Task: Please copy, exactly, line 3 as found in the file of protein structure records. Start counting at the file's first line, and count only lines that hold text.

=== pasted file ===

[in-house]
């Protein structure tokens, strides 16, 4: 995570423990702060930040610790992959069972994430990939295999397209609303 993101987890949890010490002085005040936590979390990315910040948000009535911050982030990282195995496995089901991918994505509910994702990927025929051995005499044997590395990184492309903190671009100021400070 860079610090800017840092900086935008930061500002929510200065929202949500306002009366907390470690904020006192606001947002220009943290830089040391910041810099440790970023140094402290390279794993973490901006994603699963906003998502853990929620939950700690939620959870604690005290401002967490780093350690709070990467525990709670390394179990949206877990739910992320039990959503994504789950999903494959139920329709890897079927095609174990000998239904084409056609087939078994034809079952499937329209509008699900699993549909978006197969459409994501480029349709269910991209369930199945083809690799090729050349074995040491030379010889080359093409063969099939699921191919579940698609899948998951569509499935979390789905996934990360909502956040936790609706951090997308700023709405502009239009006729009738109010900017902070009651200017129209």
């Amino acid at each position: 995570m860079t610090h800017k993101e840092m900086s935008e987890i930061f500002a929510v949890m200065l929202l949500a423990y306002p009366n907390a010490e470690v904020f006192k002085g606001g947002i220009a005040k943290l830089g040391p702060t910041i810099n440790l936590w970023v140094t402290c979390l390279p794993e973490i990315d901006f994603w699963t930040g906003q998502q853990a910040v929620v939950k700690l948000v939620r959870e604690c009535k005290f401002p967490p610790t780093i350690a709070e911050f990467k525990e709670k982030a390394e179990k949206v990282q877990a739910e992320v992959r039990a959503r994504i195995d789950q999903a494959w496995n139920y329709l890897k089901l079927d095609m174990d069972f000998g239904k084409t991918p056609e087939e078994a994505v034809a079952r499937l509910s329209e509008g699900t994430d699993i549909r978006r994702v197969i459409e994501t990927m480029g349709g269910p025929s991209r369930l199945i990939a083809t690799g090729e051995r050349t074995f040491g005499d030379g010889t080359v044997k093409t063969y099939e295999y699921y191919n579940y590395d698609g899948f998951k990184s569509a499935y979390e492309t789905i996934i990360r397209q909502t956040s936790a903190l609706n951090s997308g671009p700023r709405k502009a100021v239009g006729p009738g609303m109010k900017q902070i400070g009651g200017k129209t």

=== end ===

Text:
């Amino acid at each position: 995570m860079t610090h800017k993101e840092m900086s935008e987890i930061f500002a929510v949890m200065l929202l949500a423990y306002p009366n907390a010490e470690v904020f006192k002085g606001g947002i220009a005040k943290l830089g040391p702060t910041i810099n440790l936590w970023v140094t402290c979390l390279p794993e973490i990315d901006f994603w699963t930040g906003q998502q853990a910040v929620v939950k700690l948000v939620r959870e604690c009535k005290f401002p967490p610790t780093i350690a709070e911050f990467k525990e709670k982030a390394e179990k949206v990282q877990a739910e992320v992959r039990a959503r994504i195995d789950q999903a494959w496995n139920y329709l890897k089901l079927d095609m174990d069972f000998g239904k084409t991918p056609e087939e078994a994505v034809a079952r499937l509910s329209e509008g699900t994430d699993i549909r978006r994702v197969i459409e994501t990927m480029g349709g269910p025929s991209r369930l199945i990939a083809t690799g090729e051995r050349t074995f040491g005499d030379g010889t080359v044997k093409t063969y099939e295999y699921y191919n579940y590395d698609g899948f998951k990184s569509a499935y979390e492309t789905i996934i990360r397209q909502t956040s936790a903190l609706n951090s997308g671009p700023r709405k502009a100021v239009g006729p009738g609303m109010k900017q902070i400070g009651g200017k129209t």